Analysis Of ' Rainbow 's End ' A Play By Jane Harrison And The Children 's Book ' The Rabbits

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Discovery Essay by Timothy Harfield, y12 Composers show how confronting and meaningful discoveries can be through how their characters and settings of their works are depicted. I agree with this statement, because the discoveries made within a text by the audience are there to piece together the picture of which is the texts underlying motive. Examples of this can be seen in the texts ‘Rainbow’s End’ a play by Jane Harrison and the children’s book ‘The Rabbits’ by John Marsden and Shaun Tan. ‘Rainbow’s End’ follows a family of three Aboriginal Australian females; Gladys - single mother trying to support her daughter and help her succeed in life, Nan Dear – Gladys’s mother and Dolly – Gladys’s teenage daughter, showing the struggles that they as an Aboriginal family face in a Anglo-dominant, 1950’s Australian society. ‘The Rabbits’ is an allegory, or retelling, of the British colonisation of Australia, with the British being represented by rabbits and the Indigenous Australians being represented by numbats, an endangered Australian native animal. Both of these texts display themes of discrimination and assimilation towards aboriginals, giving us the chance to discover and understand their struggles. Discoveries can be both confronting and meaningful. This can be seen through the depiction of discrimination, the act of putting another group or person down due to their differences, within the texts, an example of which can be seen in ‘Rainbow’s End’ by Jane Harrison. On page 127, Gladys returns home after travelling to the nearby city of Shepparton, in hopes of glimpsing the arriving British monarchs. She states how her trip was to no avail, as her view was blocked by large hessian fences that were erected by the government to hide t... ... middle of paper ... ...ry graphic insight, but it helps us to see our past mistakes, to make for a better future. Throughout both ‘Rainbow’s End’ and ‘The Rabbits’, the audience discovers the plights that the Aboriginal Australians faced, due to discrimination and assimilation, in intensely confronting, yet intensely meaningful ways. We see how the discrimination and forced assimilation of cultures was common in the lead up to modern times because of composers like Harrison, Marsden and Tan reminding us of these events, allowing us to discover and rediscover our past wrongs through their works, in order to pave the way for a brighter, harmonious future. Without these documentations and retellings of events such as these, history would repeat itself, conflicts would be more apparent and we as a species would not be able to thrive and prosper due to our prejudices and superiority complexes.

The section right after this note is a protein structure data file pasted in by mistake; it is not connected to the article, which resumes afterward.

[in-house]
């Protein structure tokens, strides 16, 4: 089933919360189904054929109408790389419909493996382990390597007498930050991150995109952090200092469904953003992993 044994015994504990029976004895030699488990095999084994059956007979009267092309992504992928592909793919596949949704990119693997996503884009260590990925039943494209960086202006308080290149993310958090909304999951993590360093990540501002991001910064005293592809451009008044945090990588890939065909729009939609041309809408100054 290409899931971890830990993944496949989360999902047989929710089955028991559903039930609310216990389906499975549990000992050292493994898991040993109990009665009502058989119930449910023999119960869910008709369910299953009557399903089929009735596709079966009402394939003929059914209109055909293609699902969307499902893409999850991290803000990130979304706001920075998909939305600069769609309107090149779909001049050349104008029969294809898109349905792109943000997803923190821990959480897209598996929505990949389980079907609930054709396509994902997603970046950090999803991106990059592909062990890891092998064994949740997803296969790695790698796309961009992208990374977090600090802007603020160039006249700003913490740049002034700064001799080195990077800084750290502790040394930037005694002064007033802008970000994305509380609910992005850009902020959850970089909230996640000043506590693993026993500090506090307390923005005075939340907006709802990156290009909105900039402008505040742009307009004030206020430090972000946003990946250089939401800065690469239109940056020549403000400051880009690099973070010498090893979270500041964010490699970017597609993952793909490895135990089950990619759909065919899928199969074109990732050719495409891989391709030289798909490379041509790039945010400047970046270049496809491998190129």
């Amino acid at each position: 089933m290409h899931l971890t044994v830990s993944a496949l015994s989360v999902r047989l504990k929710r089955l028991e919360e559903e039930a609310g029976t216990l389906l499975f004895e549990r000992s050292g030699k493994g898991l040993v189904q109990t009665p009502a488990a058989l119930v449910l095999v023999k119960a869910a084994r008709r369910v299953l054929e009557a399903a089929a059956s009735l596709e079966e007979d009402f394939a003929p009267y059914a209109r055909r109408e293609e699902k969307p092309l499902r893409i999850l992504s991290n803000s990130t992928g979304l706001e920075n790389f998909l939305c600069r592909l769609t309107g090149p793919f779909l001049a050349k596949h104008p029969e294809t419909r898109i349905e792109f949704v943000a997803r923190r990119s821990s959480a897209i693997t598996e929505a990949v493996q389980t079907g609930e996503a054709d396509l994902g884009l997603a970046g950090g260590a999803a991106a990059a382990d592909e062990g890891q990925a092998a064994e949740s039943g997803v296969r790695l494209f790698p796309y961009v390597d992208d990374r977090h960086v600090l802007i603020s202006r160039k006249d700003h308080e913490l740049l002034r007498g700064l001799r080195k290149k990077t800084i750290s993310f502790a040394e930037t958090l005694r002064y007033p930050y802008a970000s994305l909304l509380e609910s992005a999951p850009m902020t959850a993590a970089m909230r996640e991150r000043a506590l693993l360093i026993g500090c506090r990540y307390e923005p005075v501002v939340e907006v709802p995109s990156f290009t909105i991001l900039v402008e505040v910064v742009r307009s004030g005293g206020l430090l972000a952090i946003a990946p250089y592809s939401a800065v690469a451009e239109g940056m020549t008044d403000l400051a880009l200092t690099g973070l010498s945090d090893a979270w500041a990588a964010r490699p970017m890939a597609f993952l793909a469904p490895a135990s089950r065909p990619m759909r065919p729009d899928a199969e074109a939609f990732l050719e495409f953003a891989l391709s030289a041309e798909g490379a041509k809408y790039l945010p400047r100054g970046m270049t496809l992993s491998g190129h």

In this essay, the author

  • Analyzes how composers show how confronting and meaningful discoveries can be through how their characters and settings of their works are depicted.
  • Analyzes the depiction of discrimination in jane harrison's 'rainbow’s end'.
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